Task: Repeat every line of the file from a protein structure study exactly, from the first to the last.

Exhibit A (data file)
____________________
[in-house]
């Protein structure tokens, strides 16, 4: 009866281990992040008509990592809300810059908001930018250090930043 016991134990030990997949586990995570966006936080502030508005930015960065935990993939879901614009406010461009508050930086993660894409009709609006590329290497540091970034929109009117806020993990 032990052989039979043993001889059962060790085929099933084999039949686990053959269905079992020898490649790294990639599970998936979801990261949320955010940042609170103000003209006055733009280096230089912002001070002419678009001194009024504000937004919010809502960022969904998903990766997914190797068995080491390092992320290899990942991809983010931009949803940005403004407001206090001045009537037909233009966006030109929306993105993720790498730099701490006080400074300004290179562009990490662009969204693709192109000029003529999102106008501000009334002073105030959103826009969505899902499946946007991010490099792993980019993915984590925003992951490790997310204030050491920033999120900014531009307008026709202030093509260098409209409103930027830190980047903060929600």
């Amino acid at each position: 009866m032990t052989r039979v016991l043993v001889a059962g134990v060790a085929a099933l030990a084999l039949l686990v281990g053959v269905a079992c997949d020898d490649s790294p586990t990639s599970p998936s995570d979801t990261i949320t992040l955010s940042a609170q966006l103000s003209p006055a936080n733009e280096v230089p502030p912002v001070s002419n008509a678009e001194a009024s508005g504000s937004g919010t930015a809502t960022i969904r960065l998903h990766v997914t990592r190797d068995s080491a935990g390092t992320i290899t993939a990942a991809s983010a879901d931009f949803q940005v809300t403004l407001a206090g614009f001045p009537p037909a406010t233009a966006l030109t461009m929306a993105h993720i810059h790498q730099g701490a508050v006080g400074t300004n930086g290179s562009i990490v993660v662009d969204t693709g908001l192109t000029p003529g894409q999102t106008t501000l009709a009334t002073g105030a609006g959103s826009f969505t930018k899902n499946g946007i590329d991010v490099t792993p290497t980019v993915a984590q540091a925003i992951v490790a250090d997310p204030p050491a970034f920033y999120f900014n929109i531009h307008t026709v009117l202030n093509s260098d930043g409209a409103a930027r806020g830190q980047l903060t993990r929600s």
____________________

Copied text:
[in-house]
């Protein structure tokens, strides 16, 4: 009866281990992040008509990592809300810059908001930018250090930043 016991134990030990997949586990995570966006936080502030508005930015960065935990993939879901614009406010461009508050930086993660894409009709609006590329290497540091970034929109009117806020993990 032990052989039979043993001889059962060790085929099933084999039949686990053959269905079992020898490649790294990639599970998936979801990261949320955010940042609170103000003209006055733009280096230089912002001070002419678009001194009024504000937004919010809502960022969904998903990766997914190797068995080491390092992320290899990942991809983010931009949803940005403004407001206090001045009537037909233009966006030109929306993105993720790498730099701490006080400074300004290179562009990490662009969204693709192109000029003529999102106008501000009334002073105030959103826009969505899902499946946007991010490099792993980019993915984590925003992951490790997310204030050491920033999120900014531009307008026709202030093509260098409209409103930027830190980047903060929600």
């Amino acid at each position: 009866m032990t052989r039979v016991l043993v001889a059962g134990v060790a085929a099933l030990a084999l039949l686990v281990g053959v269905a079992c997949d020898d490649s790294p586990t990639s599970p998936s995570d979801t990261i949320t992040l955010s940042a609170q966006l103000s003209p006055a936080n733009e280096v230089p502030p912002v001070s002419n008509a678009e001194a009024s508005g504000s937004g919010t930015a809502t960022i969904r960065l998903h990766v997914t990592r190797d068995s080491a935990g390092t992320i290899t993939a990942a991809s983010a879901d931009f949803q940005v809300t403004l407001a206090g614009f001045p009537p037909a406010t233009a966006l030109t461009m929306a993105h993720i810059h790498q730099g701490a508050v006080g400074t300004n930086g290179s562009i990490v993660v662009d969204t693709g908001l192109t000029p003529g894409q999102t106008t501000l009709a009334t002073g105030a609006g959103s826009f969505t930018k899902n499946g946007i590329d991010v490099t792993p290497t980019v993915a984590q540091a925003i992951v490790a250090d997310p204030p050491a970034f920033y999120f900014n929109i531009h307008t026709v009117l202030n093509s260098d930043g409209a409103a930027r806020g830190q980047l903060t993990r929600s």